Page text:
Doyal, Riley, Clark Attorney Payments from Contributions Legal but Ethically Questionable

Precinct 2 Commissioner Charlie Riley.

Austin, January 20 – The payments totaling more than $100,000 of County Judge Craig Doyal, Commissioner Charlie Riley, and Commissioner Jim Clark to their criminal defense attorneys are legal but ethically questionable. Doyal, Riley, and Clark filed their statutorily-required semiannual campaign finance reports with County Elections Administrator Suzie Harvey, sister of County Auditor Phyllis Martin, to meet the January 17 deadline.

Doyal paid renowned criminal defense attorney Rusty Hardin $89,430.79 on December 30, 2016, for legal services out of campaign contributions. On July 6, 2016, he also paid Conroe criminal defense lawyer John Choate $9,167.50, out of campaign contributions.

Riley’s campaign filing showed that he paid his defense lawyer, Conroe’s Doug Atkinson, $20,000 out of campaign contributions between September 25 and November 2. Riley is having another fundraiser on February 16 at 5:30 p.m. at Magnolia High School.

East Montgomery County’s Clark revealed that he utilized campaign funds to pay Conroe defense attorney Tay Bond $10,000 on September 16. Clark is planning a fundraiser for March.

Doyal, Riley, and Clark are under indictment for allegedly conspiring to violate the Texas Open Meetings Act related to their efforts to put the November 2015 road bond referendum on the ballot. Former Woodlands Township Chairman Bruce Tough and other county leaders have sharply criticized the claimed procedural irregularities in the manner in which the Commissioners Court approved the November 2015 referendum after a May 2015 road bond referendum had failed. The three indicted Commissioners Court members face charges of “official misconduct” if a jury and judge find them guilty in the criminal trial set to begin on March 27 in Conroe before Visiting District Judge Randy Clapp of Wharton County.

The Texas Ethics Commission’s Advisory Opinion Number 310, issued March 22, 1996, held that an officeholder may use political contributions for legal expenses in defending a public corruption allegation. Although Section 235.035 of the Texas Election Code prohibits an officeholder or candidate from converting political contributions into personal use, the phrase “personal use” specifically excludes “defending a criminal action…brought…against the person in his status as a candidate or officeholder.” Therefore, the actions of Doyal, Riley, and Clark in using political contributions for their legal defense is legal under the Texas Election Code.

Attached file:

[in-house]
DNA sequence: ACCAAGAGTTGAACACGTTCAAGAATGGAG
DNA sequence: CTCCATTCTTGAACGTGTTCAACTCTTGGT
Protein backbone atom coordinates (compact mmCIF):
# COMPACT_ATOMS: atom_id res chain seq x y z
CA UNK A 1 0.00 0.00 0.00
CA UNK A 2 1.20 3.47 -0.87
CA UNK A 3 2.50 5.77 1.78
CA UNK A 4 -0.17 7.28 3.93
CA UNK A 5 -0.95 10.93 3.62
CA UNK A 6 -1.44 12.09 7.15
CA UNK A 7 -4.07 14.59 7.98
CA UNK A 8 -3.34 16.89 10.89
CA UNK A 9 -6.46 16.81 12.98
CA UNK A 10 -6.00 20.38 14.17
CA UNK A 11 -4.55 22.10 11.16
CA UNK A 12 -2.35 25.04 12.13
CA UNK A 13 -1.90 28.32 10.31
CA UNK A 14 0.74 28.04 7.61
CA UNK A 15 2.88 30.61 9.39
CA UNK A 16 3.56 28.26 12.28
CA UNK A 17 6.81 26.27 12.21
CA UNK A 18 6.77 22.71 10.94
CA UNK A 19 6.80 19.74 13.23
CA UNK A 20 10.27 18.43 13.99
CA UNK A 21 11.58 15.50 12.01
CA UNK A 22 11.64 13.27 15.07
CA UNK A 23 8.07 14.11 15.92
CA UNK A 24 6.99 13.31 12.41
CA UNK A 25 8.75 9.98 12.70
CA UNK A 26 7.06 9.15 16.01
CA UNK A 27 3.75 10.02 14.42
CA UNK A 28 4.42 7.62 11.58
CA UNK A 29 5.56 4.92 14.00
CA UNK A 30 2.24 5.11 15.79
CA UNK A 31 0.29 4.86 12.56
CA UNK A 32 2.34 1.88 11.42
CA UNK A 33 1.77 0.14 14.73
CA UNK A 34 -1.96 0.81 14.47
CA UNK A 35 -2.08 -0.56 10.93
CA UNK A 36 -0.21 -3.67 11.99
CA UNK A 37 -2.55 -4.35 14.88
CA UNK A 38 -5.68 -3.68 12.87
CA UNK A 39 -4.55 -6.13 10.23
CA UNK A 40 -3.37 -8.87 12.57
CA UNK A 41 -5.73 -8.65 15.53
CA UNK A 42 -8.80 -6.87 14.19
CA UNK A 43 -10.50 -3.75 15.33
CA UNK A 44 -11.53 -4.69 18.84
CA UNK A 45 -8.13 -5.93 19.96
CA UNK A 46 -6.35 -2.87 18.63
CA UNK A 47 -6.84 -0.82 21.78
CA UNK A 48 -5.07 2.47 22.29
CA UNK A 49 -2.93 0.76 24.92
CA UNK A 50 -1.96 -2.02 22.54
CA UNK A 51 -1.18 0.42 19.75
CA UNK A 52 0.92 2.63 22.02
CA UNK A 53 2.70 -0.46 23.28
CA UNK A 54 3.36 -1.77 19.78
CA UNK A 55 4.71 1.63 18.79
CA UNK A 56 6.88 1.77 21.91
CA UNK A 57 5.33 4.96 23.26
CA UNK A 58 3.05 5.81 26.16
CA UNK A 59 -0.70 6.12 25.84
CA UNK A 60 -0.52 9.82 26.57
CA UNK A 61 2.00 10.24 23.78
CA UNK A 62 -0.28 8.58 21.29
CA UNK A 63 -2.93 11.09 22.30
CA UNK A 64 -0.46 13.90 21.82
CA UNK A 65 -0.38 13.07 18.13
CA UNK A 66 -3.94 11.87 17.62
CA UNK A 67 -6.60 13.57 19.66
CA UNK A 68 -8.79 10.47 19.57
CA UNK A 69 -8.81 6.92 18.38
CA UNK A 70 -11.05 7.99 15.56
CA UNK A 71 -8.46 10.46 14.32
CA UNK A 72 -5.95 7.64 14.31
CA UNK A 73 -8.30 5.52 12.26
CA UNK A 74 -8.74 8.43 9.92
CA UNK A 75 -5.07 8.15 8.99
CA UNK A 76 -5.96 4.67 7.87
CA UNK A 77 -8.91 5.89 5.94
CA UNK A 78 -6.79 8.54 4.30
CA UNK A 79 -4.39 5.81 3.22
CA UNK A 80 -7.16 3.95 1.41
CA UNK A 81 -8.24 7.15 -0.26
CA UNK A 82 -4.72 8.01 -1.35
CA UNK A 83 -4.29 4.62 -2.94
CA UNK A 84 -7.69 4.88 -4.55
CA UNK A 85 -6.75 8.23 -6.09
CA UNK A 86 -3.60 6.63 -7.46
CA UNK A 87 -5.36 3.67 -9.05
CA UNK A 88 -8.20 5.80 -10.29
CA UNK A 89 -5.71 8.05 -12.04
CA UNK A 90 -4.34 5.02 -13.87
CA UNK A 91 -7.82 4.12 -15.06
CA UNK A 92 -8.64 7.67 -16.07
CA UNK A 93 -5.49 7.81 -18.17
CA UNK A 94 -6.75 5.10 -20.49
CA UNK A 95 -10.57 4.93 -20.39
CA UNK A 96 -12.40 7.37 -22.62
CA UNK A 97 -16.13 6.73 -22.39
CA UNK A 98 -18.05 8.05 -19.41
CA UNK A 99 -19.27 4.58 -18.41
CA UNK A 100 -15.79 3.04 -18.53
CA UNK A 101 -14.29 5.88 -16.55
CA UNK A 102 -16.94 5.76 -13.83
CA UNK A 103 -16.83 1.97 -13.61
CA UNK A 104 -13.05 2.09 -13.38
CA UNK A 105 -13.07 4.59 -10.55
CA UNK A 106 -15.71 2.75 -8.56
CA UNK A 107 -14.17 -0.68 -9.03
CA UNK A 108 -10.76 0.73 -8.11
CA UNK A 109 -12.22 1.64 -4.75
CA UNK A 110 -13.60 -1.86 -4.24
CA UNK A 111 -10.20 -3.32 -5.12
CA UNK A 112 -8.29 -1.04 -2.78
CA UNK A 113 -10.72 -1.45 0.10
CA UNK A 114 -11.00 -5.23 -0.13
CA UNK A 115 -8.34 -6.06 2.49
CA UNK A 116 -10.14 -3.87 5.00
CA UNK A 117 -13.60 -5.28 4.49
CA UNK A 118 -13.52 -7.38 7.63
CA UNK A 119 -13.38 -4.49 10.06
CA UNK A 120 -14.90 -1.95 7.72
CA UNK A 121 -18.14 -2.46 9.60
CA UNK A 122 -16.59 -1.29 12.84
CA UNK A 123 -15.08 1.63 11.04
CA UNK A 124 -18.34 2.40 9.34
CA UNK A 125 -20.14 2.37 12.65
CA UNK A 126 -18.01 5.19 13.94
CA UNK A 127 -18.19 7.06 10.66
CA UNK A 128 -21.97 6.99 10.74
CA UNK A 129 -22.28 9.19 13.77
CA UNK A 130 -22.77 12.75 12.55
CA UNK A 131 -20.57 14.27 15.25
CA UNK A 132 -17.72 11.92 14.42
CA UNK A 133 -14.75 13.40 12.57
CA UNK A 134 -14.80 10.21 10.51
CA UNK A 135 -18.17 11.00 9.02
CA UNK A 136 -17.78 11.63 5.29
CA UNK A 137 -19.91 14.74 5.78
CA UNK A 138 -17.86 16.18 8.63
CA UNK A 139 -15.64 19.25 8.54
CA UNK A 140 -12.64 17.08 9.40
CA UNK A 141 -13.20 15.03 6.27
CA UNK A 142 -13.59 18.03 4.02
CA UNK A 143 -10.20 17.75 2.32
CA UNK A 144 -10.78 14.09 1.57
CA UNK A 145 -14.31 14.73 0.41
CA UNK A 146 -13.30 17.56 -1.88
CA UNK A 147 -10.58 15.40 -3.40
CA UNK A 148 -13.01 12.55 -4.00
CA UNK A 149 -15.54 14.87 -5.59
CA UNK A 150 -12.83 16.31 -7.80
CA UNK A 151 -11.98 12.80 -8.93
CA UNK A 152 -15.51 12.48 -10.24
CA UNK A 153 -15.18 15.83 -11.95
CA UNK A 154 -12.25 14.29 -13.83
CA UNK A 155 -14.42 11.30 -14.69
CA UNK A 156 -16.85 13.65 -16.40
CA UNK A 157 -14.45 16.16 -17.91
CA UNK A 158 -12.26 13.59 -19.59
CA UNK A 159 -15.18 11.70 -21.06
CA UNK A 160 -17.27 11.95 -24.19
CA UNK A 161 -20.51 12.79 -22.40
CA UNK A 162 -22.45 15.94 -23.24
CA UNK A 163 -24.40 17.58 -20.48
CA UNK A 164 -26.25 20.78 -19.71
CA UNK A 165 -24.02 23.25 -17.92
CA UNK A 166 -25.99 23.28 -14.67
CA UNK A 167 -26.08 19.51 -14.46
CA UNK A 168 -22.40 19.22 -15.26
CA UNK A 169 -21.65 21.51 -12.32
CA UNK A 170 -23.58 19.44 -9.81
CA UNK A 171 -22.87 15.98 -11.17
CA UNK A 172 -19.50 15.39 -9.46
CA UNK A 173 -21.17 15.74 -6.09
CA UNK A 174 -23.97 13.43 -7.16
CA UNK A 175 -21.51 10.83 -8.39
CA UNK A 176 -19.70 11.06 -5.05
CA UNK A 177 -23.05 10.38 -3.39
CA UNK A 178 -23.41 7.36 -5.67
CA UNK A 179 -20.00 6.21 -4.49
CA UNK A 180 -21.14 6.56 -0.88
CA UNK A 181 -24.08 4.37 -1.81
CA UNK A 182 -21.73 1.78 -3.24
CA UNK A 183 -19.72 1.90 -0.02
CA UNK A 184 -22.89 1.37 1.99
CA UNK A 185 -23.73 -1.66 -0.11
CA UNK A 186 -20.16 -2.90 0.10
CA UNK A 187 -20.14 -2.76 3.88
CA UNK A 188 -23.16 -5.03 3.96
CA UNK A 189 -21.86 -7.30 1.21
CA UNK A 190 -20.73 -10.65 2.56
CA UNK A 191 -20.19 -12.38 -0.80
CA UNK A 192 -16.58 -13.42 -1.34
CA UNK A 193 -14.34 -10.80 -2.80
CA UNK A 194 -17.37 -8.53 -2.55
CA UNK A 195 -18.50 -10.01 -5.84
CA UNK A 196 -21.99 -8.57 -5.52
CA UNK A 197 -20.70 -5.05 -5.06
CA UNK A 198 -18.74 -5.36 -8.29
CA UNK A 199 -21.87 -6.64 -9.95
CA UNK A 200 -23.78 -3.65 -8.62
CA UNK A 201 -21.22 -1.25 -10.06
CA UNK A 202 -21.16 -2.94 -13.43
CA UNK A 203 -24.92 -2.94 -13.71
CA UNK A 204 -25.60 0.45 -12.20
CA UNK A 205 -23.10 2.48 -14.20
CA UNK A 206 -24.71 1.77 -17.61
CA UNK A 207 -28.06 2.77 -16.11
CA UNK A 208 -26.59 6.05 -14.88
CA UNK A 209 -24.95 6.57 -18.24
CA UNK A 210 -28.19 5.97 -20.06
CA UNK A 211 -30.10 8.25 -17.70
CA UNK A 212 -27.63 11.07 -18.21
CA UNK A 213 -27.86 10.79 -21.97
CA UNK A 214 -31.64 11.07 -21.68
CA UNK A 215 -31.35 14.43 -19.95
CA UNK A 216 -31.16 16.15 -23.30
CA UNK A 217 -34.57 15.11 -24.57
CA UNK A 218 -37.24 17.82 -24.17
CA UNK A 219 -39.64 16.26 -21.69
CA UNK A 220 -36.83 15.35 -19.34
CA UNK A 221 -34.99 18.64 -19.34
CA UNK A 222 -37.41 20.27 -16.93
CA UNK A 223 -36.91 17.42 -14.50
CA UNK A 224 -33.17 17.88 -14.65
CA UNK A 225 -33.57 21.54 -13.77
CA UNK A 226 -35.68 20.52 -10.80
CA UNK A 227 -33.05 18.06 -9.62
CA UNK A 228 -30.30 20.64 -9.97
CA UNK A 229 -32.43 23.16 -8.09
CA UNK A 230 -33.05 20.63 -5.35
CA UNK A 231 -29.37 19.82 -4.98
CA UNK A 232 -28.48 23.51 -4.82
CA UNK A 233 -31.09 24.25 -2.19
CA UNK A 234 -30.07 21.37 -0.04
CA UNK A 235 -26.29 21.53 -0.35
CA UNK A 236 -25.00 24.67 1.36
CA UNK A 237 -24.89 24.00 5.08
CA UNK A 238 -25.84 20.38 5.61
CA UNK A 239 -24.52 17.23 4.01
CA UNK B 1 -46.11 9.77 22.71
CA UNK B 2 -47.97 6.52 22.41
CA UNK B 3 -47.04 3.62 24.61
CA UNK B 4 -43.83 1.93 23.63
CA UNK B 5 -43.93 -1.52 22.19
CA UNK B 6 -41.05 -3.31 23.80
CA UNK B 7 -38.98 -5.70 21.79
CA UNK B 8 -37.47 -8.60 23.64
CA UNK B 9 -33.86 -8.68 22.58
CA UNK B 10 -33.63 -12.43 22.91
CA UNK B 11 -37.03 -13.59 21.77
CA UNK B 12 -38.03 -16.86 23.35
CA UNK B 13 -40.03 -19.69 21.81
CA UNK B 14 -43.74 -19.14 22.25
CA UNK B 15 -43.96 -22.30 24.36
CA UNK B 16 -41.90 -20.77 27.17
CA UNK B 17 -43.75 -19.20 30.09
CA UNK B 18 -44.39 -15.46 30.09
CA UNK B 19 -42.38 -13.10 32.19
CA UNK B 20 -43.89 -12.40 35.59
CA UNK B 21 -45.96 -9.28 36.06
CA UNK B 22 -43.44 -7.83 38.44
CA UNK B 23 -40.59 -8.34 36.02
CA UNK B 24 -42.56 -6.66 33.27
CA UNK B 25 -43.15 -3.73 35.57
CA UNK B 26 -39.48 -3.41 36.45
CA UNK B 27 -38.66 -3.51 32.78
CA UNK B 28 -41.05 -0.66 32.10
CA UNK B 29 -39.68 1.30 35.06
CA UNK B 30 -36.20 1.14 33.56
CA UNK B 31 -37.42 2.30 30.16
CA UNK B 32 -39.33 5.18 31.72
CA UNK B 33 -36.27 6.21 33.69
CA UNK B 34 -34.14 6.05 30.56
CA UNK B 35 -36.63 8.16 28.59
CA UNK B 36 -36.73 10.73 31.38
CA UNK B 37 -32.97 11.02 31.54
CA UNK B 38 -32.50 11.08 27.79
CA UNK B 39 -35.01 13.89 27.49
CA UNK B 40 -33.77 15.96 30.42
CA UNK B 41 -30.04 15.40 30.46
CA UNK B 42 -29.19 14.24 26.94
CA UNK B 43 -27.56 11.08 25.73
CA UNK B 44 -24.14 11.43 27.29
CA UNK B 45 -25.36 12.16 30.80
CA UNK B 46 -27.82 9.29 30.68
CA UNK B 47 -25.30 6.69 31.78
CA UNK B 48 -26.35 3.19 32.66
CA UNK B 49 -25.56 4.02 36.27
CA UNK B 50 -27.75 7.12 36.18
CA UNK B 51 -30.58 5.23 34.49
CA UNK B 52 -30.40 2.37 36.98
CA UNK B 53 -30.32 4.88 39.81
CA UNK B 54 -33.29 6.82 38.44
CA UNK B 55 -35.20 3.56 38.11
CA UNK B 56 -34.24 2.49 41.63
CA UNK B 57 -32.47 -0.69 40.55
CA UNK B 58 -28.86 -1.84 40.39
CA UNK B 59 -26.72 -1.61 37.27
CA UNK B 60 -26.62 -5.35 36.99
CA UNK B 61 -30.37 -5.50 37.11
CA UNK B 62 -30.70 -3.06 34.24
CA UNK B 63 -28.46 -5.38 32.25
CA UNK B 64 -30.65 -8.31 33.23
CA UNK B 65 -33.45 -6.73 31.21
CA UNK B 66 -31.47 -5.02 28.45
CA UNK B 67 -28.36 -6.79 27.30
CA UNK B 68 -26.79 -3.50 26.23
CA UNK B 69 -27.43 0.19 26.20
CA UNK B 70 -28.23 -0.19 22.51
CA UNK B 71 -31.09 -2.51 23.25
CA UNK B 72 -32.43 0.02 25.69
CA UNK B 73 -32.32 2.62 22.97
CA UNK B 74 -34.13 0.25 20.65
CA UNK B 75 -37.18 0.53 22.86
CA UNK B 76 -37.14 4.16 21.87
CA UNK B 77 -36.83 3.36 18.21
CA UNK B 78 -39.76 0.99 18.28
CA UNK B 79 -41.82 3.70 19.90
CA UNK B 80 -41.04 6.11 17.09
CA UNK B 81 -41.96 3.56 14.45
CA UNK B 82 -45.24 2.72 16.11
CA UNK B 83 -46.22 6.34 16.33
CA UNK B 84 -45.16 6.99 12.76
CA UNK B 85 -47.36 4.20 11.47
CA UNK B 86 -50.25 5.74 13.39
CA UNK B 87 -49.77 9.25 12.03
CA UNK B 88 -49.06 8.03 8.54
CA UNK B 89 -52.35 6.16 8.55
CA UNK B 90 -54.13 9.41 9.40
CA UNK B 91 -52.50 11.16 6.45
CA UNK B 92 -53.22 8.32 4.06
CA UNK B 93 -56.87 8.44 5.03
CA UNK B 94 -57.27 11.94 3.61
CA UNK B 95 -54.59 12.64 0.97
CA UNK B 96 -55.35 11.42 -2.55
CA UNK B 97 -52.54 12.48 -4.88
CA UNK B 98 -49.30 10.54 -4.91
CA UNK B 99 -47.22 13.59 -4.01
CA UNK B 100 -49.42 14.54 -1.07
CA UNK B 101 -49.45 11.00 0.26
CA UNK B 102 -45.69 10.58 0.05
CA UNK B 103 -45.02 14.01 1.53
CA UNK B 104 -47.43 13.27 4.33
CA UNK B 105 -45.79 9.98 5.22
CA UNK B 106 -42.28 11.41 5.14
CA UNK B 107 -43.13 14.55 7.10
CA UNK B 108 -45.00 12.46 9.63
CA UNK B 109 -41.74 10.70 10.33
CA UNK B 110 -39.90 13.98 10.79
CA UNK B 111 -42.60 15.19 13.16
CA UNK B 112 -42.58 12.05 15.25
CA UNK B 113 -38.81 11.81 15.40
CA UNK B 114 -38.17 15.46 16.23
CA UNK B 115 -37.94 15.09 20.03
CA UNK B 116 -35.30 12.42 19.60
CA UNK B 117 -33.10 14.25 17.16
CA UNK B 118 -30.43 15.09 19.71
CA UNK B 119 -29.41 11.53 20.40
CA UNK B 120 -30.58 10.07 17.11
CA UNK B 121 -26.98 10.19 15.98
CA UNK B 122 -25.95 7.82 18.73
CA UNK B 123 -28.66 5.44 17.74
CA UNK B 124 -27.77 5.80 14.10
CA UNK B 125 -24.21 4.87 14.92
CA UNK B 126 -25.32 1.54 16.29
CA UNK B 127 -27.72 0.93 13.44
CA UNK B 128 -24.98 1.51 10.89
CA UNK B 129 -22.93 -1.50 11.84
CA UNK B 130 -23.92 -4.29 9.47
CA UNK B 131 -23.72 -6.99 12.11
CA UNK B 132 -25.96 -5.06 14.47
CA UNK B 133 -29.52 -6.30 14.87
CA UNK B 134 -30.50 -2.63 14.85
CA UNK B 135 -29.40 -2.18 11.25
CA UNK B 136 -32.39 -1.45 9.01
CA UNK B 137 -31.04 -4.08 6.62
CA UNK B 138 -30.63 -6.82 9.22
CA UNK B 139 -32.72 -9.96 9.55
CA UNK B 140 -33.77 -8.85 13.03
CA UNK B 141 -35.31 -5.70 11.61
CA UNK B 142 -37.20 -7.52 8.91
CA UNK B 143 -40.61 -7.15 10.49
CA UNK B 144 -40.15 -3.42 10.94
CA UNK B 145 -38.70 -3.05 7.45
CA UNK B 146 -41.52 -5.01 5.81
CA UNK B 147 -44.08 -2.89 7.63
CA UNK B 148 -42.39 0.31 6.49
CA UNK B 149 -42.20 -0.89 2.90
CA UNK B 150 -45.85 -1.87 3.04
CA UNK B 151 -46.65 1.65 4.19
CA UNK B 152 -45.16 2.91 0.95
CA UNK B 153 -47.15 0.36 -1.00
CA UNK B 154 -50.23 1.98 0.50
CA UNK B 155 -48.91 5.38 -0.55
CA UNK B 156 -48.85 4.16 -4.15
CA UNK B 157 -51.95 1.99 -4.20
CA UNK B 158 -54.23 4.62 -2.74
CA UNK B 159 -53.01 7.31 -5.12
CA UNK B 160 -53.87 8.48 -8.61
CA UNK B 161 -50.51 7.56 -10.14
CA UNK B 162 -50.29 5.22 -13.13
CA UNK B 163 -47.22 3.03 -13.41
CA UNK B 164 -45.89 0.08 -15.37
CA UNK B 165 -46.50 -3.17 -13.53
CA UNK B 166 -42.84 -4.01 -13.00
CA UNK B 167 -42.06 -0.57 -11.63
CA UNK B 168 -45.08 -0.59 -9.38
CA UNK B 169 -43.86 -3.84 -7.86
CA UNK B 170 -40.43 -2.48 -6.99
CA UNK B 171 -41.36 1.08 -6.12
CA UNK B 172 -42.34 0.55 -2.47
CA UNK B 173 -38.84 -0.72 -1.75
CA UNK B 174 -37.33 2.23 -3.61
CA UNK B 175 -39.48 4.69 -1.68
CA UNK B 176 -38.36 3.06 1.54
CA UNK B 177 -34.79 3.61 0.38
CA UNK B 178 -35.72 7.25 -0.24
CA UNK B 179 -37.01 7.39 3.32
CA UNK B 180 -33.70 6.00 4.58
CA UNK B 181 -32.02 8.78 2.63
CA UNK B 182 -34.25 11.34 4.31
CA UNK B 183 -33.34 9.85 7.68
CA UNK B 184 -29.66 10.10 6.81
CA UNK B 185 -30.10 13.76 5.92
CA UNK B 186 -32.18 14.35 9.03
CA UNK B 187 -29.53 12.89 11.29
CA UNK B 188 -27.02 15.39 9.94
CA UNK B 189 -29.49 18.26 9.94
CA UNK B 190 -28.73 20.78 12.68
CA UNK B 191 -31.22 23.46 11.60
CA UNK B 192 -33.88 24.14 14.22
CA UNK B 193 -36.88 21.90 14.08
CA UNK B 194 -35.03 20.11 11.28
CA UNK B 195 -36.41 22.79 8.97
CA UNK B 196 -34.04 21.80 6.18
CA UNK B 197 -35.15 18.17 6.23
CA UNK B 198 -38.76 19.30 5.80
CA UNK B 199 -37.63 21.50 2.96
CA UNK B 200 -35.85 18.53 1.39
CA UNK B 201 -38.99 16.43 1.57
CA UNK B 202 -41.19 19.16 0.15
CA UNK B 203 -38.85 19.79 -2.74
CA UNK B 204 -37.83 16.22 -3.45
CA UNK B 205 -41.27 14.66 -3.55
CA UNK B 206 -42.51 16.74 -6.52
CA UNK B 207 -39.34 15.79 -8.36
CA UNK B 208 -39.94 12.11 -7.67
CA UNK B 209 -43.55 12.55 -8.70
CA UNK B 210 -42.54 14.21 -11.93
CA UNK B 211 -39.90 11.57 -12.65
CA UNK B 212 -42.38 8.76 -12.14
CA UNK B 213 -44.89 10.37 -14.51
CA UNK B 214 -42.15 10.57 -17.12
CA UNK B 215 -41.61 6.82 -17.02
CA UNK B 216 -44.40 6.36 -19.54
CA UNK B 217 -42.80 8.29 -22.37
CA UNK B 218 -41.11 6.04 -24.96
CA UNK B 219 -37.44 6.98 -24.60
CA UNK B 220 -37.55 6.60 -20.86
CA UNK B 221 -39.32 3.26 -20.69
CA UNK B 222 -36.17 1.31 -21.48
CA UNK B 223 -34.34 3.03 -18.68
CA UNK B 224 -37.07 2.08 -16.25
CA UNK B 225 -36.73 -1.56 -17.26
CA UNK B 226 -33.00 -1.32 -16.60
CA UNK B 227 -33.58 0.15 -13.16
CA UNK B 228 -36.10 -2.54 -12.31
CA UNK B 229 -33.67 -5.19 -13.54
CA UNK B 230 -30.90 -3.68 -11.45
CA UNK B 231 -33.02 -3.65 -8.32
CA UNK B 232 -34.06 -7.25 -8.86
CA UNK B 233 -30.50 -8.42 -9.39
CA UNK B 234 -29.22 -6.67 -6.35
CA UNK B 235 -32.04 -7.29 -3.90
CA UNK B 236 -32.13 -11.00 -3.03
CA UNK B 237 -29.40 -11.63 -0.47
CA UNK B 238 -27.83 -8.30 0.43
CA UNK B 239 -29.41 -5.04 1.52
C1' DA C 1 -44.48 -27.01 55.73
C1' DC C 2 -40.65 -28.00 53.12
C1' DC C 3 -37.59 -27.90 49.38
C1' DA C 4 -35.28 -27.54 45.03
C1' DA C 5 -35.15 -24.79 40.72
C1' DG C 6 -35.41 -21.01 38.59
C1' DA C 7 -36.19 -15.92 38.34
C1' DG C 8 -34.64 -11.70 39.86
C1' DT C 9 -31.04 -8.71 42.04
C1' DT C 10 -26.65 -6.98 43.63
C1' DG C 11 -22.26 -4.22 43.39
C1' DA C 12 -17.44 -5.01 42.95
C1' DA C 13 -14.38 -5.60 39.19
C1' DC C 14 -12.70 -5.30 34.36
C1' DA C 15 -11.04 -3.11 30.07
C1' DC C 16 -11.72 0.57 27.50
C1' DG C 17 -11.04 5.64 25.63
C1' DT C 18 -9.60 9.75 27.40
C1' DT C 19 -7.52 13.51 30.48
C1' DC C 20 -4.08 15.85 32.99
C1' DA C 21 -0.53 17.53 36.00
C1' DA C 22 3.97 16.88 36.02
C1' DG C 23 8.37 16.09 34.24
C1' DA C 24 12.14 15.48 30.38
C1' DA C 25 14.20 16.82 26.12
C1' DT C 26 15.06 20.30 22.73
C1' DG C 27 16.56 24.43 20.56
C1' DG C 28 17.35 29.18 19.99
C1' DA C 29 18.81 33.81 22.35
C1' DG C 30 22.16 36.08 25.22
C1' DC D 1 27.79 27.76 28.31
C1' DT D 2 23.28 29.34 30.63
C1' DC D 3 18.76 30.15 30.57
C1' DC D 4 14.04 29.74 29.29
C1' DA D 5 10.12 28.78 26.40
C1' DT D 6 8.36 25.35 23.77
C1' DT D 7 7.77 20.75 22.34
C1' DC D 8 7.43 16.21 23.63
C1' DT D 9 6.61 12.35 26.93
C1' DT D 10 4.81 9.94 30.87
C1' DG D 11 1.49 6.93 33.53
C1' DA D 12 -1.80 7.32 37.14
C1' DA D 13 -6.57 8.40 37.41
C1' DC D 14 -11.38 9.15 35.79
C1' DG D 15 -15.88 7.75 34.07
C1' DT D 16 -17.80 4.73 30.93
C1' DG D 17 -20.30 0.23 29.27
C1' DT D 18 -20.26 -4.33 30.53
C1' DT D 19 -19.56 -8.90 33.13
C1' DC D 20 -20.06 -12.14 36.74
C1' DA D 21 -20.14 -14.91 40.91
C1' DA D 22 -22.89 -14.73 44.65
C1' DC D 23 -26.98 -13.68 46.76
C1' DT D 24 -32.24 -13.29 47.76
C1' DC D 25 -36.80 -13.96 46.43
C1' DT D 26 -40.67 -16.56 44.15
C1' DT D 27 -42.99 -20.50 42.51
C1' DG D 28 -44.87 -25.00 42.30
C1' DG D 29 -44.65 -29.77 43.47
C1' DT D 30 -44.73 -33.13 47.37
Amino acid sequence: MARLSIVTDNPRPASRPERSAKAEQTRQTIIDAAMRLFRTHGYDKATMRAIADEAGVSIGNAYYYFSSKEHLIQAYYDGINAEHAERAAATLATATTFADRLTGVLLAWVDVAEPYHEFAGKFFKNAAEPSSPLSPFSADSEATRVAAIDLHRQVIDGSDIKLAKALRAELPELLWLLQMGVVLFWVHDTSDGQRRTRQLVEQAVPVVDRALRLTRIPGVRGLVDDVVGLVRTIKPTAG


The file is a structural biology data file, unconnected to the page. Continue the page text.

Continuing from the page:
But is it ethical?

The propriety of using political contributions for an officeholder’s legal defense for public corruption charges, as discussed in the Texas Ethics Commission Opinion, would seem to turn on the purpose of the contributor’s actions rather than the candidate or officeholder who receives the contribution. If a contributor seeks to buy influence with the candidate – a purpose which faces severe ethical questions – then the officeholder’s use of those funds for a legal defense would not seem to be inconsistent with the ethical purpose of the political contribution. For example, if hypothetical engineer Billy Jack Eastwood contributed $2,500 to hypothetical County Commissioner Jacky Charles Cooper, and Cooper had to defend himself against criminal official misconduct charges, the purpose of the contribution would seem entirely consistent with Cooper’s use of the funds. This analysis does not address the propriety of Eastwood’s conduct or of Cooper’s willingness to accept the contributions under those circumstances. Nevertheless, those who buy influence would seem less likely to care what the officeholder actually did with the money.

On the other hand, if a private citizen chose to make a political contribution because she supported the ideas, virtues, and principles with respect to public matters that a candidate or officeholder espoused during political discourse, the use of such funds to defend the candidate or officeholder against criminal charges of official misconduct would certainly seem to violate the integrity of the political contribution from its inception.

The bottom line? Unless contributors wish to acknowledge that they seek to buy officeholder’s influence with money, the use of political contributions to defend criminal charges is both unsavory and unethical. Right is right. Wrong is wrong. Never the twain shall meet.



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